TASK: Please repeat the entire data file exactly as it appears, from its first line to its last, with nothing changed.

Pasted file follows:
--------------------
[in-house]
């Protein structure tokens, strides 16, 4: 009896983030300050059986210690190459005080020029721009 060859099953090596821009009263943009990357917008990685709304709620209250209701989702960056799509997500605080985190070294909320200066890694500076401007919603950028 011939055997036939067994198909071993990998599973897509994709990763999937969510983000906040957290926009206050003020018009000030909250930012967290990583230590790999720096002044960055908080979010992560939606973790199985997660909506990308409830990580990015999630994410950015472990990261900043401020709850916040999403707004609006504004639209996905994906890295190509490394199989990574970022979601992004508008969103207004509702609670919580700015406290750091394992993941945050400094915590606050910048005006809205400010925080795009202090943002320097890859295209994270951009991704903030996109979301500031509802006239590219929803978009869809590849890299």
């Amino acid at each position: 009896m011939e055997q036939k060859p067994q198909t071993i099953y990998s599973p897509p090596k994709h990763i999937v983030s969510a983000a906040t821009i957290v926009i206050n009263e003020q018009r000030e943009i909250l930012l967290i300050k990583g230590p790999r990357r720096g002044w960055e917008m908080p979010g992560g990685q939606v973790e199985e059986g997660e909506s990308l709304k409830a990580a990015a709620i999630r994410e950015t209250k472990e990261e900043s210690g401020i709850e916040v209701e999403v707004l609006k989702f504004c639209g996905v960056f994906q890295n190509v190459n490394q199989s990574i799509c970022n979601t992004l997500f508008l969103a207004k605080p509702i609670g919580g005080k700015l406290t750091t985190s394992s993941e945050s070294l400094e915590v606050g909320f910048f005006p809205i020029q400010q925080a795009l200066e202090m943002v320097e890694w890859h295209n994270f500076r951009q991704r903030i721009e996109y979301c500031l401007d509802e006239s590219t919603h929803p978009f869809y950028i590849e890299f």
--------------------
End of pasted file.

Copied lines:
[in-house]
């Protein structure tokens, strides 16, 4: 009896983030300050059986210690190459005080020029721009 060859099953090596821009009263943009990357917008990685709304709620209250209701989702960056799509997500605080985190070294909320200066890694500076401007919603950028 011939055997036939067994198909071993990998599973897509994709990763999937969510983000906040957290926009206050003020018009000030909250930012967290990583230590790999720096002044960055908080979010992560939606973790199985997660909506990308409830990580990015999630994410950015472990990261900043401020709850916040999403707004609006504004639209996905994906890295190509490394199989990574970022979601992004508008969103207004509702609670919580700015406290750091394992993941945050400094915590606050910048005006809205400010925080795009202090943002320097890859295209994270951009991704903030996109979301500031509802006239590219929803978009869809590849890299």
């Amino acid at each position: 009896m011939e055997q036939k060859p067994q198909t071993i099953y990998s599973p897509p090596k994709h990763i999937v983030s969510a983000a906040t821009i957290v926009i206050n009263e003020q018009r000030e943009i909250l930012l967290i300050k990583g230590p790999r990357r720096g002044w960055e917008m908080p979010g992560g990685q939606v973790e199985e059986g997660e909506s990308l709304k409830a990580a990015a709620i999630r994410e950015t209250k472990e990261e900043s210690g401020i709850e916040v209701e999403v707004l609006k989702f504004c639209g996905v960056f994906q890295n190509v190459n490394q199989s990574i799509c970022n979601t992004l997500f508008l969103a207004k605080p509702i609670g919580g005080k700015l406290t750091t985190s394992s993941e945050s070294l400094e915590v606050g909320f910048f005006p809205i020029q400010q925080a795009l200066e202090m943002v320097e890694w890859h295209n994270f500076r951009q991704r903030i721009e996109y979301c500031l401007d509802e006239s590219t919603h929803p978009f869809y950028i590849e890299f």